Forget What You Think You Know About Color Blindness
Somehow, society's working definition of the condition is still shrouded in shades of grey
Put James Rodgers in an Airbus A380 flight simulator and he can fly the huge airliner as well as anybody. But Rodgers, a social media content creator and a private pilot, isn’t allowed to fly commercial airliners. He knows he would never pass the medical test. That’s not because he has a heart problem or epilepsy. He isn’t bipolar or diabetic, either. His problem? He struggles to tell some colors apart. He’s color-blind.
“It’s not debilitating for me. It’s more that things are just blander than they otherwise would be,” explains Rodgers. “If there’s confusion about a color you can usually work it out. It’s hard to tell sometimes if food is cooked, for example, or to dress in a coordinated way. But I understand that the airline industry can’t take even the smallest chance with safety. I can see…I just see differently. It’s remarkable how few people understand that.”
Color-blind people don’t — as is often misunderstood — see the world in black and white. Nearly all of them do see color, but their perception of it is narrower than is typical, so they have a limited ability to see distinctions between shades. And the colors they can see tend to appear duller than usual. There are several forms of color blindness (or CVD, which stands for color vision deficiency):
- Some struggle with any color that has shades of green
- Some struggle with any colors that has shades of red
- There’s a similar situation for shades of blue…although that’s a rarer form of color-blindness, which alters color perception more drastically
- And then there’s the most rare: monochromacy (black and white vision), which affects only an estimated one in 30,000 people
But color blindness is also more prevalent than most assume. It’s estimated that between four and eight percent of the population is color-blind. What’s more, it affects around one in 10 men. Since the cause of color blindness is genetic, and passed down through the Y chromosome, color-blindness is, in fact, heavily skewed towards men. Only around 0.5% of women have some form of it.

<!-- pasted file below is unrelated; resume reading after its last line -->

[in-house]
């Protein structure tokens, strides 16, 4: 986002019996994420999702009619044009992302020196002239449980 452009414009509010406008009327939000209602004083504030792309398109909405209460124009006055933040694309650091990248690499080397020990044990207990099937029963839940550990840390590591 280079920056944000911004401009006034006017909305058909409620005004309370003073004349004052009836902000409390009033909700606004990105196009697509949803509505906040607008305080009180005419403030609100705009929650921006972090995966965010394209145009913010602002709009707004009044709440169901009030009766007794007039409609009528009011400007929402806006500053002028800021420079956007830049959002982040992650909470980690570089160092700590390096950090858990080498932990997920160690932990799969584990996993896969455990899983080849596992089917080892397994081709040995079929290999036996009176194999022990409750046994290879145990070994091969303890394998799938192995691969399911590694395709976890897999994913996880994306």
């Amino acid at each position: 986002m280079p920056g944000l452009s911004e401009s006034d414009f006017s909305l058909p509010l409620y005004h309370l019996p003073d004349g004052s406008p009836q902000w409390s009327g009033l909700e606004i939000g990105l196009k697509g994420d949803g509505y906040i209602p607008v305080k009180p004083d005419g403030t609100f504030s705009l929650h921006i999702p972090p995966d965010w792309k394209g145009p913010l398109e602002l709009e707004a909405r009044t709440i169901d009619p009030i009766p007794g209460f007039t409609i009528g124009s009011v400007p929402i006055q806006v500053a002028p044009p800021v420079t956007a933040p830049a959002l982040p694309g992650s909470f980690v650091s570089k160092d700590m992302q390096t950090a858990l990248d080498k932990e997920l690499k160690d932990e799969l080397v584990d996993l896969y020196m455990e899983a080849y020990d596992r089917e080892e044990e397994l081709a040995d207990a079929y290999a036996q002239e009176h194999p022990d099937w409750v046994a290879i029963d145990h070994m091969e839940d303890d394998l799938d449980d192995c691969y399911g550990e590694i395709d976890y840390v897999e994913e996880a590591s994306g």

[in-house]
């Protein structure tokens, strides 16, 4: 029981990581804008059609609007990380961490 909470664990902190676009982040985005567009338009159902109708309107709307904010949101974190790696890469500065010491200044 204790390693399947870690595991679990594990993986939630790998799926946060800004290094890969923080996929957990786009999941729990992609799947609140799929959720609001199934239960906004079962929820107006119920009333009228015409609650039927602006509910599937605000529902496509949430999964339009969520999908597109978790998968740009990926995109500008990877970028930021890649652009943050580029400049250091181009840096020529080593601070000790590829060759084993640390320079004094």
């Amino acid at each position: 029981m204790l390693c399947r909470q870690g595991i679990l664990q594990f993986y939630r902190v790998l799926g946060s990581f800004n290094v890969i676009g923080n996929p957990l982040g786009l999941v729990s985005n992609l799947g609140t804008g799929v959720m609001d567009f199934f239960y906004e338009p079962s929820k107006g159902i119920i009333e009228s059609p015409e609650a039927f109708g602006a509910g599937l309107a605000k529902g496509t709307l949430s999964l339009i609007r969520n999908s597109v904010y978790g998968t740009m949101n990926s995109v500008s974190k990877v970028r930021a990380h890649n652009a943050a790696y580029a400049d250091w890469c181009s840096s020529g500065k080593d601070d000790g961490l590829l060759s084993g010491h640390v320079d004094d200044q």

In fact, certain women have the exact opposite experience — “tetrachromats” have super-charged color vision, and are able to see a thousand times more colors than the average person. Some scientists argue that humankind might eventually evolve so we’re all tetrachromats…which will likely make deciding on a swatch at Benjamin Moore that much more complicated.
What causes color blindness?
So what’s gone wrong to give rise to color blindness? In the eyeball, right on the retina, there are some seven million photo-receptors, each a rod or a cone, passing information back to the brain. The rods are sensitive to light, which help with night vision, while the cones are sensitive to color, with each of the them relating to one of three photopigments: red, green or blue. When all this information is processed correctly, we get out precious color vision. But whenever one of those types of cones is defective or malfunctions, it doesn’t absorb color in the usual way and the perception is changed.
Why does this happen? A scientific paper published in 2018 suggests it’s all a result of developing eyes not getting the right hormone at the right time. Regardless, the deficiency can have a real impact. For engineers, electricians, doctors, designers, and many other professionals, color-blindness is a challenge. There have been calls recently in the UK for color-blind police firearms officers to lay down their weapons — their electric stun gun use a red dot targeting system that they can’t properly see.
How has society responded to color blindness?
Fortunately, other areas of life are now responding to the issue of color blindness and making changes accordingly, at least in some parts of the world. World Rugby has recently proposed new laws that might mean teams will have to change their kits by 2027. It’s intended avoid another color clash and make sure color-blind people can distinguish between teams. Meanwhile, video game developers are introducing special modes for those with CVD — it’s often through gaming that a lot of young people first realize that something is amiss with their color vision. Popular shooter games typically use red icons to mark opposing players, which proves useless for someone with CVD.
Still, society is a long way from making accommodations for the color-blind in the way it might, say, for the wheelchair bound. Strangely, although policies vary between nations, testing for color blindness — which is fast and doesn’t require specialist equipment — is not yet part of a standard sight test. Optometrists don’t bother with the necessary training; there’s no cure for color blindness yet, so there’s no money in it.